By Kathleen M. Rehl, Ph.D., CFP®, CeFT® Emeritus
Welcome to 2023! Are you thinking about making a New Year’s resolution? Have you done this before? Possibly you focused on a self-improvement goal, like losing the 5 pounds you gained between Thanksgiving and New Year’s Day.
Maybe you resolved to organize your closet, getting rid of clothes you don’t wear anymore. Or perchance you vowed not to waste time by checking your e-mail inbox a dozen times daily. Common resolutions include eating healthy, exercising regularly, saving money, quitting smoking, and spending more time with family. Often these personal resolutions are motivated by guilt.
Most Resolutions Fail
All sounds good, but the problem is that most resolutions fail. According to a 2016 study, of the 41% of Americans who make New Year’s resolutions, by the end of the year, only 9% feel they are successful in keeping them. An earlier study in 2007 showed that 12% of people who set resolutions are successful although 52% of the participants were confident of success at the beginning. That leads to feeling regretful and frustrated.
Believing a more healthy diet would help ward off dementia and lower her risk for heart disease, a friend resolved to eat more fish, fruit, vegetables, unrefined carbohydrates, nuts, and olive oil. She bought several beautiful cookbooks with Mediterranean-style meal ideas. Despite wanting to break her decades-long fast-food habit . . . after a couple of weeks of being high on flavonoids, she gave away her new recipes and went back to her old eating habits. Said it was too hard to stop noshing on her favorite comfort foods, especially salty chips with several glasses of wine. She felt like a failure.
A Better Choice
Here’s another approach to try in 2023. Start by thinking about what would please you and make you smile in anticipation of achieving a special goal.
Identify a “big grin goal” that could give you lots of joy in the coming months if you attain it. By aiming for enjoyment, there’s a better chance you’ll realize your intention. It’s not about setting a goal of doing something you think you should do, or ought to do. Rather, it’s focusing on a goal that would make you happy by achieving it.
For example, your big grin goal may center on being healthier. You might sign up for a few yoga classes, perhaps with a friend who shares your goal. Want a more colorful home? Try painting one wall with a new tint or hanging a few inexpensive art prints. I’ve found it helpful to identify smaller actions at first that move me toward a larger goal.
Like to travel and also be with your adult children and grandkids? Maybe you can facilitate a gathering to strengthen family ties. This might involve helping with related expenses. Another friend of mine booked a Disney cruise for her family during the holidays. Grandma picked up most of the costs, and everyone had a great time making memories together.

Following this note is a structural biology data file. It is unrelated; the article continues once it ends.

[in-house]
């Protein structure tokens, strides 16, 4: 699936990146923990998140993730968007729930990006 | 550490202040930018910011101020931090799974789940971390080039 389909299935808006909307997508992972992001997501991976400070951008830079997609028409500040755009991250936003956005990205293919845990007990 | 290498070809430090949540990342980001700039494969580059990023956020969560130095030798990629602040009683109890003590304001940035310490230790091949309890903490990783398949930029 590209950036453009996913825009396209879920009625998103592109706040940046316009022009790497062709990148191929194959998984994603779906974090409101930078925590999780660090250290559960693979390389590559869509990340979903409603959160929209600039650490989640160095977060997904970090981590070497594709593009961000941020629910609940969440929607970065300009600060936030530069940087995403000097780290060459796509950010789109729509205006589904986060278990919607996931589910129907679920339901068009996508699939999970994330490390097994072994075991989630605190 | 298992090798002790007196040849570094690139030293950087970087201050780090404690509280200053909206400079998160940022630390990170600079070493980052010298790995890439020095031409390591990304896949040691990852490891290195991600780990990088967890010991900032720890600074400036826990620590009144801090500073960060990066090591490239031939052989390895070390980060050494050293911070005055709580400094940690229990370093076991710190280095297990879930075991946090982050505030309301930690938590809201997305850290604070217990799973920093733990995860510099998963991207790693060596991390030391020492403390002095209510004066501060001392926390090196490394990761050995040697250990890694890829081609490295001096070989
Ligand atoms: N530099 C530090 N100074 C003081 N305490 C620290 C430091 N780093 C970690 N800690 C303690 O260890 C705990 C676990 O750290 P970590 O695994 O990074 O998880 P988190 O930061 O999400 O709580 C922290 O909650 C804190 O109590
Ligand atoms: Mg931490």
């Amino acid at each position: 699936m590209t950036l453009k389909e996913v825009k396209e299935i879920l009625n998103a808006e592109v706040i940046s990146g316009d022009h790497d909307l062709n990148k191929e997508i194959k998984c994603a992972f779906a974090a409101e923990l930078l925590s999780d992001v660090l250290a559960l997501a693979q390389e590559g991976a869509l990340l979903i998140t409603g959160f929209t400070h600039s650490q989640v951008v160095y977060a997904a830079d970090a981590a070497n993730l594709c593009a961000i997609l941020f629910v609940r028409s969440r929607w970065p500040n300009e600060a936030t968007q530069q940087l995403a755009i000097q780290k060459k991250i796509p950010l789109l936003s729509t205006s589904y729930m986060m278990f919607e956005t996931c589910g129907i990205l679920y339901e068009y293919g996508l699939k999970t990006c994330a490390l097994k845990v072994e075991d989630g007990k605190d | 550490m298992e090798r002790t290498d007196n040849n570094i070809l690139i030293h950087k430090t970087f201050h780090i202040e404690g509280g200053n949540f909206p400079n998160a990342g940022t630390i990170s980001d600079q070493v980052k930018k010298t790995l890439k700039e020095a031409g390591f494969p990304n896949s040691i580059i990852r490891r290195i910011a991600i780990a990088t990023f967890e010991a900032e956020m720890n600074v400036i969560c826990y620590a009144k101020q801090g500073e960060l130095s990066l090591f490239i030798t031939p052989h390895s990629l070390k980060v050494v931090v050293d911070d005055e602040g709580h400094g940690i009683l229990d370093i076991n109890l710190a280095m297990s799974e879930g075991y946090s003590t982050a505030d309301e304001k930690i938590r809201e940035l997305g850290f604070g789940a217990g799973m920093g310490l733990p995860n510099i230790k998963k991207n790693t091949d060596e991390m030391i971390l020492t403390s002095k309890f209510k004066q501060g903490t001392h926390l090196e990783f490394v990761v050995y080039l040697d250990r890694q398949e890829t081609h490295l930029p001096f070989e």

Your goal might be to find a purposeful volunteer position in your community or a part-time encore career opportunity that pays income and feeds your soul. A colleague decided to become a docent at the local zoo. Committed to this goal, she completed several months of training and loved it. Caring for the animals was very rewarding after retiring from her demanding corporate job.
Working toward achieving your big grin goal can be lots of fun. When you succeed, a sense of accomplishment will boost your spirits for sure.
Why? Because you made a meaningful objective happen.
My Focus is Writing Memoir Stories
After the death of several friends a few years ago, I decided to write memoir stories for my family—creating legacy poems, stories, and letters for them. I began my big project by enrolling in a memoir-writing class, plus continuing with a poetry-writing class I started the year before. I also dusted off old family photos and reread diary entries, some written decades before.
By the end of that year, I had written a few short memoir segments. Since then, I’ve added a total of 85 legacy pieces to my collection. Indeed, during the pandemic when many of us were in virtual lockdown, writing these pieces was so enjoyable. (Go here to view samples.) I’ve shared several of my stories with family members and friends, to their delight. Indeed, they’ve encouraged me to continue writing more memoir snippets. This gives me even more joy.
I’ve also identified another 2023 big grin goal of traveling to Alaska with my husband. He’s been to all 48 of the lower United States and is excited about planning this educational and learning adventure with me. Indeed, preparing for our trip might be half the fun! With both of us aiming together in this direction, it will happen. I believe that experience will provide yet another memoir topic to write about afterward.
Kathleen M. Rehl, Ph.D., CFP®, CeFT®Emeritus wrote the award-winning book, Moving Forward on Your Own: A Financial Guidebook for Widows. She owned Rehl Financial Advisors for 18 years before retiring to a six-year encore career empowering widows. Now happily “reFired” and soon starting her 77th year, Rehl writes legacy prose, poetry, and letters . . . plus assists several nonprofits. Her work has been featured in the New York Times, Wall Street Journal, Kiplinger’s, CNBC, USA Today, and other publications. Her website is https://kathleenrehl.com.